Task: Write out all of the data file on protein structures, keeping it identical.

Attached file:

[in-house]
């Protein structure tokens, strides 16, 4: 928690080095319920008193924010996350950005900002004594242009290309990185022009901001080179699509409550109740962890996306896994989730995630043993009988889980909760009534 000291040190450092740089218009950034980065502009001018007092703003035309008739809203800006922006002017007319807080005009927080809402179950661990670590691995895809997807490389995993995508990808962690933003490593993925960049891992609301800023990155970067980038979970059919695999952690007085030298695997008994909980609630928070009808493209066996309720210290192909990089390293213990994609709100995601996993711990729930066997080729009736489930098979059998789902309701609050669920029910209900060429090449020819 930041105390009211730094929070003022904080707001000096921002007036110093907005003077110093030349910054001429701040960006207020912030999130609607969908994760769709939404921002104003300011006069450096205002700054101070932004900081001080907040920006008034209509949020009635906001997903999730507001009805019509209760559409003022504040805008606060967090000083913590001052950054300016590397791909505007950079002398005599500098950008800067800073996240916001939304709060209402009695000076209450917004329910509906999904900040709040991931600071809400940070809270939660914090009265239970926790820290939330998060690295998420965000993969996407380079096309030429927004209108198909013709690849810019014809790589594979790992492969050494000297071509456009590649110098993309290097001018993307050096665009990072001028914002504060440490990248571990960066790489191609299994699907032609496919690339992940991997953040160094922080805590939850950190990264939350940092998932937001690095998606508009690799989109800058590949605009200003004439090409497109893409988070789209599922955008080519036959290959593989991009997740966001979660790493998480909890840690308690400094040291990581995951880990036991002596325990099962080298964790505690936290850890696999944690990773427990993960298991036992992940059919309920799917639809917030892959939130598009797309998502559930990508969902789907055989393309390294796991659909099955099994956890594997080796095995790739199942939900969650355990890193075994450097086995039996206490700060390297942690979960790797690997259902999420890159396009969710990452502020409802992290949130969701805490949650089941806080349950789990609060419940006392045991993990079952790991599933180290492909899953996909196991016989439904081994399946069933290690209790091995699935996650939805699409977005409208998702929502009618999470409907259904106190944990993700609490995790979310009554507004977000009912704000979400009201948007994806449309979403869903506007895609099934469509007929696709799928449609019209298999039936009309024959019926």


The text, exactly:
[in-house]
């Protein structure tokens, strides 16, 4: 928690080095319920008193924010996350950005900002004594242009290309990185022009901001080179699509409550109740962890996306896994989730995630043993009988889980909760009534 000291040190450092740089218009950034980065502009001018007092703003035309008739809203800006922006002017007319807080005009927080809402179950661990670590691995895809997807490389995993995508990808962690933003490593993925960049891992609301800023990155970067980038979970059919695999952690007085030298695997008994909980609630928070009808493209066996309720210290192909990089390293213990994609709100995601996993711990729930066997080729009736489930098979059998789902309701609050669920029910209900060429090449020819 930041105390009211730094929070003022904080707001000096921002007036110093907005003077110093030349910054001429701040960006207020912030999130609607969908994760769709939404921002104003300011006069450096205002700054101070932004900081001080907040920006008034209509949020009635906001997903999730507001009805019509209760559409003022504040805008606060967090000083913590001052950054300016590397791909505007950079002398005599500098950008800067800073996240916001939304709060209402009695000076209450917004329910509906999904900040709040991931600071809400940070809270939660914090009265239970926790820290939330998060690295998420965000993969996407380079096309030429927004209108198909013709690849810019014809790589594979790992492969050494000297071509456009590649110098993309290097001018993307050096665009990072001028914002504060440490990248571990960066790489191609299994699907032609496919690339992940991997953040160094922080805590939850950190990264939350940092998932937001690095998606508009690799989109800058590949605009200003004439090409497109893409988070789209599922955008080519036959290959593989991009997740966001979660790493998480909890840690308690400094040291990581995951880990036991002596325990099962080298964790505690936290850890696999944690990773427990993960298991036992992940059919309920799917639809917030892959939130598009797309998502559930990508969902789907055989393309390294796991659909099955099994956890594997080796095995790739199942939900969650355990890193075994450097086995039996206490700060390297942690979960790797690997259902999420890159396009969710990452502020409802992290949130969701805490949650089941806080349950789990609060419940006392045991993990079952790991599933180290492909899953996909196991016989439904081994399946069933290690209790091995699935996650939805699409977005409208998702929502009618999470409907259904106190944990993700609490995790979310009554507004977000009912704000979400009201948007994806449309979403869903506007895609099934469509007929696709799928449609019209298999039936009309024959019926």